Bringing Scholarship to Life: Decolonization in the Classroom

Marian C. Barber, April 2013

The National History Center's (NHC) International Seminar on Decolonization supports advanced research into an emerging area of scholarship, but it also does more: alumni of the seminar are using what they learned in the seminar in their own classrooms.

The seminar is sponsored by the Andrew W. Mellon Foundation and conducted by the NHC in partnership with the John W. Kluge Center at the Library of Congress. Each year it brings 15 early career historians to Washington for four weeks of research, discussion, and writing on decolonization, broadly defined as the dissolution of empires and the subsequent emergence of former colonies as new nations, mainly in the 20th century. The seminar will welcome its eighth cohort of scholars this July.

Andres Rodriguez points to a map of the Chinese borderlands during the 2012 Decolonization Seminar.Since its inception in 2006, its 104 participants have published books and articles, made presentations, and organized conferences. But perhaps most importantly for this new subdiscipline, they teach decolonization history, in settings ranging from small liberal arts colleges to Research I institutions with 50,000 students to the Marine Corps University's Command and Staff College. They offer graduate seminars, reading colloquia, and research methods courses focusing on the subject. They also incorporate it into survey courses based on geographic areas and time periods. And they conduct workshops for K–12 teachers who bring the study of decolonization into the schools.

David Campion, a member of the 2007 seminar who studies the British Empire and South Asia, runs an undergraduate reading colloquium, Empire and Independence in the Modern World, at Lewis & Clark College in Portland, Oregon. Students read, listen to, discuss, and write about decolonization from the Indian subcontinent to Algeria, Kenya, and South Africa. On his course website, he sets out an ambitious plan that allows his students to teach each other. He also offers an extensive list of films that portray decolonization.

"The personal contacts I made in the Decolonization Seminar have paid dividends in the classroom. I often assign the writings of those colleagues and I feel comfortable encouraging the students to correspond with the authors via e-mail," Campion said. "This provides my students not only with a stronger understanding of the works they are reading and discussing and the research process, but it gives them a positive view of the collaboration and collegiality that takes place among academic historians."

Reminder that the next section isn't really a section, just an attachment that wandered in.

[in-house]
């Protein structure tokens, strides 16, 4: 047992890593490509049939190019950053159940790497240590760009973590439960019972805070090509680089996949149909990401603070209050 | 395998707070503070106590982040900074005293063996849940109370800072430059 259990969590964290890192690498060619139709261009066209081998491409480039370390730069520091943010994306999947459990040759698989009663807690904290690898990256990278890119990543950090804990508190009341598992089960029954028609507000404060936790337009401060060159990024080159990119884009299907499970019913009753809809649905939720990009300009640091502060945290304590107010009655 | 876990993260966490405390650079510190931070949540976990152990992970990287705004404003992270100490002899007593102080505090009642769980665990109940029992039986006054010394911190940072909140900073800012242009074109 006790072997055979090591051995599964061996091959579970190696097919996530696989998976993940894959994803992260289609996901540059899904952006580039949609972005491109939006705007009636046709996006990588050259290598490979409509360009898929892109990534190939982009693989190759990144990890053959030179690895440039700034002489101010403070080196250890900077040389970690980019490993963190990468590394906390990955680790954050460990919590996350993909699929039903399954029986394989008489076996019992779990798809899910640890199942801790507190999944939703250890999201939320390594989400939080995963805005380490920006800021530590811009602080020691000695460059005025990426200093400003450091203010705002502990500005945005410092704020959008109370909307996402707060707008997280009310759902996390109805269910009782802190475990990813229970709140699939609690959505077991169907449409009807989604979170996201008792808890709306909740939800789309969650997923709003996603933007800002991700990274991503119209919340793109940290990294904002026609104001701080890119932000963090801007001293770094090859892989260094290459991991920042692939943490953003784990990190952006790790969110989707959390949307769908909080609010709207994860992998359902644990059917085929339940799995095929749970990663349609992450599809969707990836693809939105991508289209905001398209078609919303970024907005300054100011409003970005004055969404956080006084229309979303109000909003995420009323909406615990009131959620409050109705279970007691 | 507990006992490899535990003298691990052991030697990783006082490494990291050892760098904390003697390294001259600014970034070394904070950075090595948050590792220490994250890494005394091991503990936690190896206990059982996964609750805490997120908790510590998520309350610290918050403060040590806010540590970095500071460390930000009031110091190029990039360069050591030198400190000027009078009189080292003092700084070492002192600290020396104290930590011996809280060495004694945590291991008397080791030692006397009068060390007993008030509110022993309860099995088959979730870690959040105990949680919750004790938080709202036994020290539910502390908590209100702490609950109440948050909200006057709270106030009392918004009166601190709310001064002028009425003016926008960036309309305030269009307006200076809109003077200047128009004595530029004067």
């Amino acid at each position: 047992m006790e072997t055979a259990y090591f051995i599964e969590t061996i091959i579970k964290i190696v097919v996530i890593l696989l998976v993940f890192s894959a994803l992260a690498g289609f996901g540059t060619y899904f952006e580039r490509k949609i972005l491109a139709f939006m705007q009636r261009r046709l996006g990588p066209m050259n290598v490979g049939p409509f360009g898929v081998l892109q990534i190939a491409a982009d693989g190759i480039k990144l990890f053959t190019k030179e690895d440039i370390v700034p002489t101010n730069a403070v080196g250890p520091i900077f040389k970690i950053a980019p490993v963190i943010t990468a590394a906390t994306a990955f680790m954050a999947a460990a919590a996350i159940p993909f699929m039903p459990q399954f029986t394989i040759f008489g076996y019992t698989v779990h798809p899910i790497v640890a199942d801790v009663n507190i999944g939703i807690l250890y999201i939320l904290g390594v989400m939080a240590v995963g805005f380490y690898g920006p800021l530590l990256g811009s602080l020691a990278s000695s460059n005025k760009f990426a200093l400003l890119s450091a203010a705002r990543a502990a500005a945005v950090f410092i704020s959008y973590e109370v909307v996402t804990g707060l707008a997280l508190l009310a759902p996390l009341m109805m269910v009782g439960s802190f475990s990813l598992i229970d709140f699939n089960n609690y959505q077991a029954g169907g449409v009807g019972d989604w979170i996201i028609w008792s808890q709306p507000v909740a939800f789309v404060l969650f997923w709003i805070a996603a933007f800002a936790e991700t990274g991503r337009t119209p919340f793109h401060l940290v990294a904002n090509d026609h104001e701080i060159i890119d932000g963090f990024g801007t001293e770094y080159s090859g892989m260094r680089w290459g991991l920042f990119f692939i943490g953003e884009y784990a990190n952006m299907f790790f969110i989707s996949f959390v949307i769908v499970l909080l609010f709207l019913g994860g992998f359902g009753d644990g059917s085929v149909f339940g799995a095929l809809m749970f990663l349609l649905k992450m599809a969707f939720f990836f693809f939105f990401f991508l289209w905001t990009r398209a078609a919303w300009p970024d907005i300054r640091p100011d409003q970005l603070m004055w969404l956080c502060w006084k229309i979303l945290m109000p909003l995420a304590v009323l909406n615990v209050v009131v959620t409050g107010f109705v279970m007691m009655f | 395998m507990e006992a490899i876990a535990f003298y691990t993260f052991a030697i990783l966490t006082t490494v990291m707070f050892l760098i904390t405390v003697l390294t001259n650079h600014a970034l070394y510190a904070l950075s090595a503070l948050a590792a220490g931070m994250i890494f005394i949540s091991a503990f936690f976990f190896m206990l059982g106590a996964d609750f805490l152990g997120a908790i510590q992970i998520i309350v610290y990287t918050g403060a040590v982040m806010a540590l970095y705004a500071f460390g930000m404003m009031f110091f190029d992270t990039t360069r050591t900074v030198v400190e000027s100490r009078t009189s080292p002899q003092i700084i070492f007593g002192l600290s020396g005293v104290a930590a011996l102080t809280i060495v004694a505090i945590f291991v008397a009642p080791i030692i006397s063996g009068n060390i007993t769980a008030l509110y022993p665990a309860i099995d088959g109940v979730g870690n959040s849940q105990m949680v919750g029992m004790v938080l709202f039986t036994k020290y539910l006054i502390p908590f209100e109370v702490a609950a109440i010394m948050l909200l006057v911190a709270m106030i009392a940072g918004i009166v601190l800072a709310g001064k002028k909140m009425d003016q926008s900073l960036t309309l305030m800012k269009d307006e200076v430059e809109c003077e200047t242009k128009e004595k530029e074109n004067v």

Anne Louise Antonoff (2006), who has written about the Balkans, will soon offer a course on decolonization to Marine Corps officers. But the subject has influenced much of what she teaches, including military history. "One needs to understand the 'story behind the story' to be able to grasp the origins and evolution of such things as the Iraq War, the Arab Spring, Libya, and Mali," she said.

Berny Sèbe (2007), a scholar of the French empire, has taught Experiencing Empire: The British Empire from 1815 to 1997 at the University of Durham (UK) and incorporates decolonization into his courses on Franco-African relations and the making of modern Africa at the University of Birmingham (UK). In her survey classes at Grinnell College, Britain and the Modern World, and Southern Africa, Elizabeth Prevost (2010), a scholar of gender, colonialism, and Christianity, uses two modules on decolonization from the Reacting to the Past role-play series to engage students.

Chantalle Verna (2006) is a specialist in Caribbean and Latin American history at Florida International University, a large, primarily Hispanic-serving public institution. She covers decolonization in several courses, including Modern American Civilization and International Relations of the Caribbean. She has also led US Department of Education-funded teacher training workshops to help Florida's public school teachers incorporate themes, evidence, and analytical concepts from decolonization into their classes. Penny Sinanoglu (2007), who studies the British in the Middle East, recently taught her first course on decolonization at Wake Forest University. "My students were all American and were deeply intrigued by the notion of America as a colonial and postcolonial power," she noted.

Lori Watt, a scholar of modern Japan, teaches decolonization as a historical methods course at Washington University in St. Louis. "Participating in the summer 2008 Decolonization Seminar transformed my teaching," Watt said. Decolonization in the 20th Century is now my favorite course and one that tends to produce thesis writers and successful applicants to graduate school and national fellowships, for example, the Luce." Watt provides her students with an online overview of key actors and concepts in 20th-century decolonization, available on the NHC website. She will serve on the faculty of the Decolonization Seminar this summer.

For more on the Decolonization Seminar and its contributions, please see "Forming a Field from Fragments of Empires" in the November 2012 issue of Perspectives (also read the list of the participants for the Eighth Annual Decolonization Seminar).

Marian J. Barber is the associate director of the National History Center.